Second-line dasatinib can be discontinued in patients with chronic myeloid leukaemia after they have sustained deep molecular response for more than 1 year, a study suggests.
Writing in the Lancet Haematology the researchers said most haematologists think that patients should have achieved sustained deep molecular response for at least 2 years before imatinib treatment is stopped.
“Dasatinib, however, is more potent than imatinib and might be stopped safely after a shorter duration of sustained deep molecular response,” they wrote.
The prospective multicentre study from Japan involved 88 patients who received dasatinib consolidation therapy with confirmed deep molecular response for at least 1 year.
Of those, 63 discontinued therapy and were followed up with every month in year 1, every 3 months in year 2, and every 6 months in year 3 to assess deep molecular response and immunological profiles.
After a median follow-up period of 20 months, 30 patients maintained the deep molecular response.
The other 33 had molecular relapses, all of which occurred within the first 7 months after dasatinib discontinuation (median 3 months). At 6 months, the probability of treatment-free remission was 49% and 48% at 12 months.
Treatment was restarted in the 33 patients with relapse; rapid molecular responses were seen in all 33 patients, of whom 29 (88%) regained deep molecular response within 3 months, as did the remaining four by 6 months.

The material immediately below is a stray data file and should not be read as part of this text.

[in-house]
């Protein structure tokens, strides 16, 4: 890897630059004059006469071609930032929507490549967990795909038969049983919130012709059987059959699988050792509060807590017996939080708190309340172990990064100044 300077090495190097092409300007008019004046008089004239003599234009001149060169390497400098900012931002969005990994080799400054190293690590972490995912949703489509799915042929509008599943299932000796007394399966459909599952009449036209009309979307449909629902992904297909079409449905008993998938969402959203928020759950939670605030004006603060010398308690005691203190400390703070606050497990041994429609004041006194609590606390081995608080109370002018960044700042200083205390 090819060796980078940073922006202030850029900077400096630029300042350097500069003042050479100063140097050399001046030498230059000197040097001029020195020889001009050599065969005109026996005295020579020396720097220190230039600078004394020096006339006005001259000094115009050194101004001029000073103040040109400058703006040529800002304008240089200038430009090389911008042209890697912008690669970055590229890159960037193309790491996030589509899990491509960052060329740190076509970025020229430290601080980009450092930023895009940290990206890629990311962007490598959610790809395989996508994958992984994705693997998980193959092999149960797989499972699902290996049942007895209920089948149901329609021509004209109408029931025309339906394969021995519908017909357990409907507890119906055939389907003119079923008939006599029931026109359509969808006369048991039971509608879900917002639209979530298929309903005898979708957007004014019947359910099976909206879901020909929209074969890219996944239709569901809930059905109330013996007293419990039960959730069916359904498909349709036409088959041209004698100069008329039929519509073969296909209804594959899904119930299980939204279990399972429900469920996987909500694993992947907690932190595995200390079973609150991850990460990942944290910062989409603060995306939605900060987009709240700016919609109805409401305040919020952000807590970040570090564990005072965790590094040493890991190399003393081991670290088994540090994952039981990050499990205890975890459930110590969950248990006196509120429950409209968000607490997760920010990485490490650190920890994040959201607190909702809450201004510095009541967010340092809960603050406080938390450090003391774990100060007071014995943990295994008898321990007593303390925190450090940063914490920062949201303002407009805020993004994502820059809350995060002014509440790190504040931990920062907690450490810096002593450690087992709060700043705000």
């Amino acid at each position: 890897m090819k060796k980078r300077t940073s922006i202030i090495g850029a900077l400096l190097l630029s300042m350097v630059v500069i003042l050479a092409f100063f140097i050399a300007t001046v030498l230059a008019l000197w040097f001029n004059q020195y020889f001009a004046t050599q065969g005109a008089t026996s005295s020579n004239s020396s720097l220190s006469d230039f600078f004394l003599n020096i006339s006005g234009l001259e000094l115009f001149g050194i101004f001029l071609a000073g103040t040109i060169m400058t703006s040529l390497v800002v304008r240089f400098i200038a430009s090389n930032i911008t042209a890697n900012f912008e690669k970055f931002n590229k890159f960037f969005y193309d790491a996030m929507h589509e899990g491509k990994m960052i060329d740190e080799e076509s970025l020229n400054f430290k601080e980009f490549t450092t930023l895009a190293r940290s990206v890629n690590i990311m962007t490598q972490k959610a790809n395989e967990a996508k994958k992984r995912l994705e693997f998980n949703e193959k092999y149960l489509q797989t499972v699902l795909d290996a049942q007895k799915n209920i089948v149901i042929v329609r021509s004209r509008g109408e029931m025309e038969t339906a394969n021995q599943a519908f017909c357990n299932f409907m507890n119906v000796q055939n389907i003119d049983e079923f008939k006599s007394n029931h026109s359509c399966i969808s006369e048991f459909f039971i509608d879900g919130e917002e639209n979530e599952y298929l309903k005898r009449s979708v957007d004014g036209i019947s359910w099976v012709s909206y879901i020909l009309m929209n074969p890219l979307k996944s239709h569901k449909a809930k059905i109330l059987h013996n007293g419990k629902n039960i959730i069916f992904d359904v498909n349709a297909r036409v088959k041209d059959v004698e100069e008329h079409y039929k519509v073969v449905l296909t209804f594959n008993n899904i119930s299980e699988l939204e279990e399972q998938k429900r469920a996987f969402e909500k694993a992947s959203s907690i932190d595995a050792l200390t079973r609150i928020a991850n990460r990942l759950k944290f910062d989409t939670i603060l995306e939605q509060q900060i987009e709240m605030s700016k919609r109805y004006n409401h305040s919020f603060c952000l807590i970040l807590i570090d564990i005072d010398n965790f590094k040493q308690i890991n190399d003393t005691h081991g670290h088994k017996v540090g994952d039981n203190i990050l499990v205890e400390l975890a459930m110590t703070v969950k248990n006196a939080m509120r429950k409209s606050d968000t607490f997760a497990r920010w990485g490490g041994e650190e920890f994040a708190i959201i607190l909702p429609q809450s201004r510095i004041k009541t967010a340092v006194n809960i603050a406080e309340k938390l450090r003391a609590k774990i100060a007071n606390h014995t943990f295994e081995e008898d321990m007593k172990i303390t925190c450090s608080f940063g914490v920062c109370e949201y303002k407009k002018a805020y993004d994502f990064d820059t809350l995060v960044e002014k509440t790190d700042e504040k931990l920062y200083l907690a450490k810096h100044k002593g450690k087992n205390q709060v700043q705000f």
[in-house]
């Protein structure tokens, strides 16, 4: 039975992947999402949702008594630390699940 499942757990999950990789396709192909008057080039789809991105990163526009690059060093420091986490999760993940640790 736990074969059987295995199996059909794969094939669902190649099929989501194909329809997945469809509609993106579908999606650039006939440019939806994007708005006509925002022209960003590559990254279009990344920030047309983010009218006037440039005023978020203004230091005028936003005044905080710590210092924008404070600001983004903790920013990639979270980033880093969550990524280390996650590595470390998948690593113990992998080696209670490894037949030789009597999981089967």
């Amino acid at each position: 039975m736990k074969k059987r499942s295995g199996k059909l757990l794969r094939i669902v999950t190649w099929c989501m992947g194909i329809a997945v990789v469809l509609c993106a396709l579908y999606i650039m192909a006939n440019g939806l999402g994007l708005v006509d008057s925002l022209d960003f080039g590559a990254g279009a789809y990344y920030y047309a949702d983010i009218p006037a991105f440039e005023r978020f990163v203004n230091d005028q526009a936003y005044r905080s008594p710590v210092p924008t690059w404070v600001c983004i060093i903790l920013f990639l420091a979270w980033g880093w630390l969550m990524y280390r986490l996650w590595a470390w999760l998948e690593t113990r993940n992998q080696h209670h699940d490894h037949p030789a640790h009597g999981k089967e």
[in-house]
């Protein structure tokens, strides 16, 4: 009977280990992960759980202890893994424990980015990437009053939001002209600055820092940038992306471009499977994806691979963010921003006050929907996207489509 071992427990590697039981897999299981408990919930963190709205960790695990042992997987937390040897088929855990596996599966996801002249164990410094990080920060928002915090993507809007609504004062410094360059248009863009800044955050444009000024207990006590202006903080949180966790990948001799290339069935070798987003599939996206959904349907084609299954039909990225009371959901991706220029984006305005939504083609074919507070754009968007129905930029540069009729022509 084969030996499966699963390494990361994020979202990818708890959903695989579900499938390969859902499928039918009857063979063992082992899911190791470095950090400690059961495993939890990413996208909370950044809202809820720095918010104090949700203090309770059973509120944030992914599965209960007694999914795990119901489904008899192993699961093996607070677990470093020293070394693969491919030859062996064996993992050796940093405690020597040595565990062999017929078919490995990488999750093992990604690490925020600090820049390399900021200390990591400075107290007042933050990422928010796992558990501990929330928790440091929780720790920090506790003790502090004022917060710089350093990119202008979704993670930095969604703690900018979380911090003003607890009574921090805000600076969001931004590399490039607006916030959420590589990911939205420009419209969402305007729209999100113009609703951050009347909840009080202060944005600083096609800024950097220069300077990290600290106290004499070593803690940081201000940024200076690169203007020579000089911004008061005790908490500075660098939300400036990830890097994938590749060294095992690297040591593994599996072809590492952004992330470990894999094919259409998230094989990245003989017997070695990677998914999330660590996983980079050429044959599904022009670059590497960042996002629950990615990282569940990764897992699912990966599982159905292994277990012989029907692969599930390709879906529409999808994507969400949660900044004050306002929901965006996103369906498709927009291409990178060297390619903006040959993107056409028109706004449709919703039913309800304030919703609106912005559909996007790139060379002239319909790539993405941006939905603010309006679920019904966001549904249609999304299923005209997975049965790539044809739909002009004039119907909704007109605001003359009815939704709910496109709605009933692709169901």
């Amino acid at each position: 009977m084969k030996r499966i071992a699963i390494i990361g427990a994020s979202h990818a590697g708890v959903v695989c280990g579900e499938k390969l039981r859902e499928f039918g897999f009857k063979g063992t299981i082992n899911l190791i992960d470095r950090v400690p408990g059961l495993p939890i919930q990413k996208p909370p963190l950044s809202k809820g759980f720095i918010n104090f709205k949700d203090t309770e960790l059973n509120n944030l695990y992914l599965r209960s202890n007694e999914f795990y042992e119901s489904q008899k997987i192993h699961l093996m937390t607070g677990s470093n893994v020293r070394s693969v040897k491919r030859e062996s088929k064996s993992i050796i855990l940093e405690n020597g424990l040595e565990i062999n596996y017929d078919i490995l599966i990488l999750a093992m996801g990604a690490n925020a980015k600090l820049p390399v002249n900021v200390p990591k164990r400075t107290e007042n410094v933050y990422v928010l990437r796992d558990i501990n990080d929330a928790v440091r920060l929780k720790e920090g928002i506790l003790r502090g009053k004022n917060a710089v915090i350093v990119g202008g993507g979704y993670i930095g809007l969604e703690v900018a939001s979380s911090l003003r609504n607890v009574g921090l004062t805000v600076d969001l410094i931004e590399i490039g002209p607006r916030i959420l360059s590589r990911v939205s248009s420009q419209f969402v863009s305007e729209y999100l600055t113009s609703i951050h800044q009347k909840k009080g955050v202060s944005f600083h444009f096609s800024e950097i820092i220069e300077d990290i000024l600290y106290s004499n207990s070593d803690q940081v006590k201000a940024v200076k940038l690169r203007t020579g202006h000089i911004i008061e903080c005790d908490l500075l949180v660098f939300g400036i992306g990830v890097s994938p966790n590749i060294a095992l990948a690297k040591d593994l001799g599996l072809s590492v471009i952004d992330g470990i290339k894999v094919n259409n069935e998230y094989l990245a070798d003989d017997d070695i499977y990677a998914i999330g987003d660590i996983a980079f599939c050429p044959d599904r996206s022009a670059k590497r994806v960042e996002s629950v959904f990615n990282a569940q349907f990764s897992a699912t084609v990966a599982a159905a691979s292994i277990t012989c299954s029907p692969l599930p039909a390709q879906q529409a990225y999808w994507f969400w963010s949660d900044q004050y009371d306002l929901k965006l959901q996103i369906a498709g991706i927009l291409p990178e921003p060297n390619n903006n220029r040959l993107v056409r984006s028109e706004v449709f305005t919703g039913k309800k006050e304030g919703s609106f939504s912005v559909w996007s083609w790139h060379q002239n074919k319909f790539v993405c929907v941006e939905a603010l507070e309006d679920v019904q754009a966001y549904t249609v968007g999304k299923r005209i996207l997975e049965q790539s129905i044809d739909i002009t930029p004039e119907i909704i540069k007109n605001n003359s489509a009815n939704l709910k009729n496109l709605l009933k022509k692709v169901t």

The proportion of patients who remained in treatment-free remission was notably poorer among those who switched to dasatinib because of imatinib resistance (8%) than in other patients (58%) the study authors noted.
“The properties of second-generation TKIs might mean the treatment duration can be shortened for other drugs, and raises the possibility of drug-free remission, which could lead to improved long-term quality of life and reductions to medical expenses,” they concluded.
The results, however, needed to be compared with forthcoming studies in which dasatinib is stopped after longer periods of deep molecular response, such as 2 years, to identify the optimum period, they added.
In an accompanying editorial haematologist Dr David Ross from SA Pathology in Adelaide said the most intriguing findings from the trial related to the quantification of immune cell subsets before dasatinib was stopped.
In the study the researchers found that high natural-killer cells (NK-cell) and low δγ+ T-cell and CD4+ regulatory T-cell (CD25+ CD127low) counts significantly correlated with sustained discontinuation.
The function of γδ+ T cells was complex, but the overall pattern points to an immune effector phenotype reducing the risk of molecular recurrence, Dr Ross said.
But the real relevance of NK cell numbers in predicting treatment-free remission after treatment with TKIs for chronic myeloid leukaemia remained unclear.
“Whether cell counts are associated with some other disease- related or immunological parameter, or whether they have a crucial functional role in treatment-free remission should be answered in future studies,” he said.